The high temp shutdown failed to operate.
Moral, test loop resistance and don't use 100% of the allowable loop resistance. The loop may fail if a device is replaced with an off spec device.

"Why not the best?"
Jimmy Carter

dpc (Electrical)
13 Aug 08 14:28
800 meters should be very achievable.  As suggested, you need to know the maximum impedance that the transmitter can work into and then add up the impedances in your loop including your meters, inputs, etc.  Then start increasing the conductor size until you get to something that works.  If the VFD analog output has a limited capability, you can add a powered loop isolator at the VFD and increase the capacity.  

I have run 4-20 mA loops over several miles.  I think we used #10 AWG.  

itsmoked (Electrical)
13 Aug 08 15:25
Yep no limit.  Just wire size cost.

Keith Cress
kcress -

ozmosis (Electrical)
13 Aug 08 19:53
One other thing. Take away what the guidelines say about maximum lengths of 4-20mA and look at the installation quality of your VFD's. A VFD, as well as controlling the speed of your motor, creates high levels of RFI. If the installation is poor-and by that I mean the ability of the high frequency interference to find a low impedance path to ground, control cables are not sat right next to motor cables, cables cross at 90Deg etc.
If these and other recommendations provided by the VFD supplier are not adhered to then 8 or 80 metres is a challenge.
danw2 (Industrial)
13 Aug 08 23:01
Did you discount wireless after a survey check?  Did you call a 2nd wireless provider?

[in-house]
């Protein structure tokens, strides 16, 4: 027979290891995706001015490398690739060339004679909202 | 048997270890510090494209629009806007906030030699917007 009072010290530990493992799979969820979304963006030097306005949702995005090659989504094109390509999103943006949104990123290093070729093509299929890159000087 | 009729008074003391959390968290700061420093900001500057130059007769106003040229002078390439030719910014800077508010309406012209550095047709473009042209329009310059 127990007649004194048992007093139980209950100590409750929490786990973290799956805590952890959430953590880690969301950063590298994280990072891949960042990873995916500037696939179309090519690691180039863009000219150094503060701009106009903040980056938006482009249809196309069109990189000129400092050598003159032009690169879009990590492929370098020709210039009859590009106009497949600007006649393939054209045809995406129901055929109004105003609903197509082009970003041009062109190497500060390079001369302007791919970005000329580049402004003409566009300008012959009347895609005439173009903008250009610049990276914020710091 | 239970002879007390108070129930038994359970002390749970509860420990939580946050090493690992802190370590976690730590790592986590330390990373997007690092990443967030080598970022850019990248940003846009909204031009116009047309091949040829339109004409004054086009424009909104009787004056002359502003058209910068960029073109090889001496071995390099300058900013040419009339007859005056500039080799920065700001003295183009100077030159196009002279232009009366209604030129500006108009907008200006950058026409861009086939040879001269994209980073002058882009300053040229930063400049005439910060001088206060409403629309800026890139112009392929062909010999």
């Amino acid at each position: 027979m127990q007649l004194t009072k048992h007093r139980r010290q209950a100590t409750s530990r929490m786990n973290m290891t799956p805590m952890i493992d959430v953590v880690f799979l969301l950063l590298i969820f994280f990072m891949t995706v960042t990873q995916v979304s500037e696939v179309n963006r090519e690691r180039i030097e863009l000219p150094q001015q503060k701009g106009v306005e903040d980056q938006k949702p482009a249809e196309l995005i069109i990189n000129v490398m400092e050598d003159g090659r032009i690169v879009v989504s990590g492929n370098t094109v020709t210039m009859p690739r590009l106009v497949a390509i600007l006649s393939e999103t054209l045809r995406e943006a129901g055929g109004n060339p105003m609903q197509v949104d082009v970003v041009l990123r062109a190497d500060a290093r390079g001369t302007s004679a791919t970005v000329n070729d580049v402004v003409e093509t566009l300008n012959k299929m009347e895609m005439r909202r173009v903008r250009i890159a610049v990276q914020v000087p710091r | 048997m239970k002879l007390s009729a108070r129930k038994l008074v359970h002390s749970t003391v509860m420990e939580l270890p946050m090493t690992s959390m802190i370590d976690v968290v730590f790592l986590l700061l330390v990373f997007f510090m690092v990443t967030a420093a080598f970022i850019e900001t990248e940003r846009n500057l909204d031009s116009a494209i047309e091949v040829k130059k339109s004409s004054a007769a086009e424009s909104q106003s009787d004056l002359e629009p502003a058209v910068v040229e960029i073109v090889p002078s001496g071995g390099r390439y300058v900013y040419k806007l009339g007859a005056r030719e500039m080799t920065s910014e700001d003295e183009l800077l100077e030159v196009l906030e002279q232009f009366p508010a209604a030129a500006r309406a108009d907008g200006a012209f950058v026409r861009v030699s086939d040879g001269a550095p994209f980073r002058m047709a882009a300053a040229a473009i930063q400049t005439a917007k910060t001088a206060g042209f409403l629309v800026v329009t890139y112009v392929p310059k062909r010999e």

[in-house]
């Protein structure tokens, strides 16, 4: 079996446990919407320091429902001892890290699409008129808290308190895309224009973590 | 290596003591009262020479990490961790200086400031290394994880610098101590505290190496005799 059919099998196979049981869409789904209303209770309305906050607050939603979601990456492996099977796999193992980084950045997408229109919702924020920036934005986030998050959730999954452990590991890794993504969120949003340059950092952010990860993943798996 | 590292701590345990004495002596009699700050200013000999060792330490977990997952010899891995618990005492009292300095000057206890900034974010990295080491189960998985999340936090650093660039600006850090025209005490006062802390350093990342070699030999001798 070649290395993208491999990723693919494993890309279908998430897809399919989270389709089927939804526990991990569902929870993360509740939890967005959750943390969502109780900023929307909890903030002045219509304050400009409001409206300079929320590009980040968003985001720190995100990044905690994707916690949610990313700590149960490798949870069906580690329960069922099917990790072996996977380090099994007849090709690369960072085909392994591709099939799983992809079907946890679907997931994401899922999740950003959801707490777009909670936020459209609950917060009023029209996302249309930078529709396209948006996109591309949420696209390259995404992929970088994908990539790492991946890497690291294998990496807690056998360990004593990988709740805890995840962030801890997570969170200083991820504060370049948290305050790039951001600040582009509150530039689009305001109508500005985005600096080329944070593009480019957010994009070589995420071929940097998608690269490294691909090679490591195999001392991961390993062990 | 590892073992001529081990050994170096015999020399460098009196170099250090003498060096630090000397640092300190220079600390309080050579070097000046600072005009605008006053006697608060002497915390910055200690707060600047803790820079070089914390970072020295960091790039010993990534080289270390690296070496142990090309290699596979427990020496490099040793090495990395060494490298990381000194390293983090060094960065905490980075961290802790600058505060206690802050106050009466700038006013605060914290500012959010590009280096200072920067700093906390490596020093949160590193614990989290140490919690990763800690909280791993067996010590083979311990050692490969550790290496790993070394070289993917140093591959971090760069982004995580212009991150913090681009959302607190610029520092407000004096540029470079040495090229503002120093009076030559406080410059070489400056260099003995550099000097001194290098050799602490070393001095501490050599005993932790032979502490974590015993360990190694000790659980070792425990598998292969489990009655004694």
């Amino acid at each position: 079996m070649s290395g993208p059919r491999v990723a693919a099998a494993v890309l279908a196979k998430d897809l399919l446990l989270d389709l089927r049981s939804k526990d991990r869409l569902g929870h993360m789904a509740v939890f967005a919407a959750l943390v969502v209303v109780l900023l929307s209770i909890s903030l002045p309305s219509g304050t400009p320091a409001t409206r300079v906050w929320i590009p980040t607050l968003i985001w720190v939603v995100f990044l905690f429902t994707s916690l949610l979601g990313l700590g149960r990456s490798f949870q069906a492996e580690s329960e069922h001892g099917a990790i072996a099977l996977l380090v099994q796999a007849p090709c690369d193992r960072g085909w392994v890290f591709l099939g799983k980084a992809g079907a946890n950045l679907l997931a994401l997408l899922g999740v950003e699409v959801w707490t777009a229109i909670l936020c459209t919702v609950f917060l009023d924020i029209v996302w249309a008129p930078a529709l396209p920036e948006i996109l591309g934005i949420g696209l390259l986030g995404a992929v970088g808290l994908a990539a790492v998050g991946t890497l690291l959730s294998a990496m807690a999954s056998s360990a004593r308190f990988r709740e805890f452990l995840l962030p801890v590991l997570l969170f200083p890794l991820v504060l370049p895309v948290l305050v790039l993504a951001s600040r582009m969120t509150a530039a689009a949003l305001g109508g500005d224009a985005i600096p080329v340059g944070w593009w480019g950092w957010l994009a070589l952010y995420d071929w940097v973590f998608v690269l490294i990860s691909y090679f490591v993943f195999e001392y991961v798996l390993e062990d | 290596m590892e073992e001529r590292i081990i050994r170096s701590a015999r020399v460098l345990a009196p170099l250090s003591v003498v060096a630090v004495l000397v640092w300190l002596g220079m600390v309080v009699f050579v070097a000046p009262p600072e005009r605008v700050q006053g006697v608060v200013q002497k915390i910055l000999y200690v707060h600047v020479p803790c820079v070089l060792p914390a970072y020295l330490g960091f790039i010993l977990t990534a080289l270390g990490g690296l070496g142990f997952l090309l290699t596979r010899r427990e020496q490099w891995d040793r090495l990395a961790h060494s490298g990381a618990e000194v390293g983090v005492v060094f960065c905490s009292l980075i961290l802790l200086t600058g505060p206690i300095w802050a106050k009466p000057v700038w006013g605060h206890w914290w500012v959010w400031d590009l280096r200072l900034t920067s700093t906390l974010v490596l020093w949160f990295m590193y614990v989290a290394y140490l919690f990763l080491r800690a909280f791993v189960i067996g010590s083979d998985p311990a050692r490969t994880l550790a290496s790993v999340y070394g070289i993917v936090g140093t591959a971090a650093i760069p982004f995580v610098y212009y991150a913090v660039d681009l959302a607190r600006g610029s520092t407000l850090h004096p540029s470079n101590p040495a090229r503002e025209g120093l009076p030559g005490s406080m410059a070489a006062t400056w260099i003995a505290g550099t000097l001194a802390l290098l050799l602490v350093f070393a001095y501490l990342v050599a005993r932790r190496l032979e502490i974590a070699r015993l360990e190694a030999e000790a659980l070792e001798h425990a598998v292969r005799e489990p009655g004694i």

Line of sight is not absolutely essential with full 1 watt ISM band 900Mhz freq hopping (US situation) wireless.  If there's some structural steel with openings (as opposed to solid steel walled buildings in the direct path) to bounce the signal, then 800m could very well be doable with  wired in/wired out wireless.

SteveWag (Civil/Environmental)
14 Aug 08 9:44
I was maintaining a 4 to 20 ma. loop that was over 5 miles long, one way. The main portion of the distance was two independent conductors, overhead on glass insulators. I measured loop resistance once a month to detect bad splices. 800 meters should be no problem, #18 wire has a resistance of less than 7 ohms per 1000 feet, # 16 has less than 5 per 1000.  # 16 would have a loop resistance of 27 ohms and # 18, 37 ohms. This resistance is trivial. Be very aware that if the ma. signal is anywhere near the VFD load conductors there is a high chance of induced noise. Best to use steel conduits for both.
electricpete (Electrical)
14 Aug 08 10:54
On the surface, it sounds like you are suggesting that  the resistance associated with 5 miles each way of cable as small as 18AWG is "trivial" in a 4-20 milliamp circuit.  I would respectfully disagree with that suggestion.

5 miles each way = 10 miles round trip = 50,000 ft.
For 18AWG use your number  37 ohms/1000 ft.
Resistance = 37 ohms/1000ft * 50,000 ft = 1850 ohms.

Now, we expect the circuit to carry 20 milliamps.  
V = IR = 0.020A * 1850Ohms = 37 volts used by the wire alone.

A 0-1V input device has input impedance of 1V/20milliamps = 50 ohms.   A 0-5V input device has input impedance of 5V/20milliamps = 250 ohms.   (1850 ohms  doesn't sound trivial compared to 250, does it?)

We need 1-5 voltage for just a single receiving device.   Let's say 5 volts.

And we need approx 12vdc left accross the transducer for it to operate correctly.

Power supply requirement is 12vdc + 5VDC + 37VDC = 55VDC.

Typical power supply might be 24vdc.  What happens when you use a 24vdc power supply  to drive the above system?  You couldn't even push the current through the wire alone, let alone leave enough voltage for the transducer to operate correctly.

But , let's assume there is a special power supply, even though you haven't said a special power supply is needed for these long distances.  Give it the full 55vdc power supply needed to power the full 20 milliamps through all that resistance.